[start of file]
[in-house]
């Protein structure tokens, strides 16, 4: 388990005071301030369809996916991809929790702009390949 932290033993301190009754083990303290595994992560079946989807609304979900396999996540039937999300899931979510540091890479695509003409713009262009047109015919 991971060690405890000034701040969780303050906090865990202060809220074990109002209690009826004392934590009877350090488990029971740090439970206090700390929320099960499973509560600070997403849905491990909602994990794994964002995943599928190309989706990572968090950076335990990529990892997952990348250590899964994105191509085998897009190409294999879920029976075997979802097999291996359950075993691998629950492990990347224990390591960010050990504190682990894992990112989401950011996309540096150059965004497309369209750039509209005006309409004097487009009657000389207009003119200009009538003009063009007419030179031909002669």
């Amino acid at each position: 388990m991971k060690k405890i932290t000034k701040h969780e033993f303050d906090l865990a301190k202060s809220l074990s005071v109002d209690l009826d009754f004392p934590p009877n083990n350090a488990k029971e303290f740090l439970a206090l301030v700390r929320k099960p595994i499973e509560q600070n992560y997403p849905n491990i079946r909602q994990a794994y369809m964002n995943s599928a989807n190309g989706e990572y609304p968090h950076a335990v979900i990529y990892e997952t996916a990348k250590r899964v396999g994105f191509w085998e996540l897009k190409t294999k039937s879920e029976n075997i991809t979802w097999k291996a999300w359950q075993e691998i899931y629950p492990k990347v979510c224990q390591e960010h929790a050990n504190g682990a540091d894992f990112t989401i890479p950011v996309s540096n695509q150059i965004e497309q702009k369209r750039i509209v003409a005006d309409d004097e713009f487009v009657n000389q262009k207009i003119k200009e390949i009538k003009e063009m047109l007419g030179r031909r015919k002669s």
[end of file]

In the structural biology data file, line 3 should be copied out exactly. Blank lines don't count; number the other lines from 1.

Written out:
């Amino acid at each position: 388990m991971k060690k405890i932290t000034k701040h969780e033993f303050d906090l865990a301190k202060s809220l074990s005071v109002d209690l009826d009754f004392p934590p009877n083990n350090a488990k029971e303290f740090l439970a206090l301030v700390r929320k099960p595994i499973e509560q600070n992560y997403p849905n491990i079946r909602q994990a794994y369809m964002n995943s599928a989807n190309g989706e990572y609304p968090h950076a335990v979900i990529y990892e997952t996916a990348k250590r899964v396999g994105f191509w085998e996540l897009k190409t294999k039937s879920e029976n075997i991809t979802w097999k291996a999300w359950q075993e691998i899931y629950p492990k990347v979510c224990q390591e960010h929790a050990n504190g682990a540091d894992f990112t989401i890479p950011v996309s540096n695509q150059i965004e497309q702009k369209r750039i509209v003409a005006d309409d004097e713009f487009v009657n000389q262009k207009i003119k200009e390949i009538k003009e063009m047109l007419g030179r031909r015919k002669s």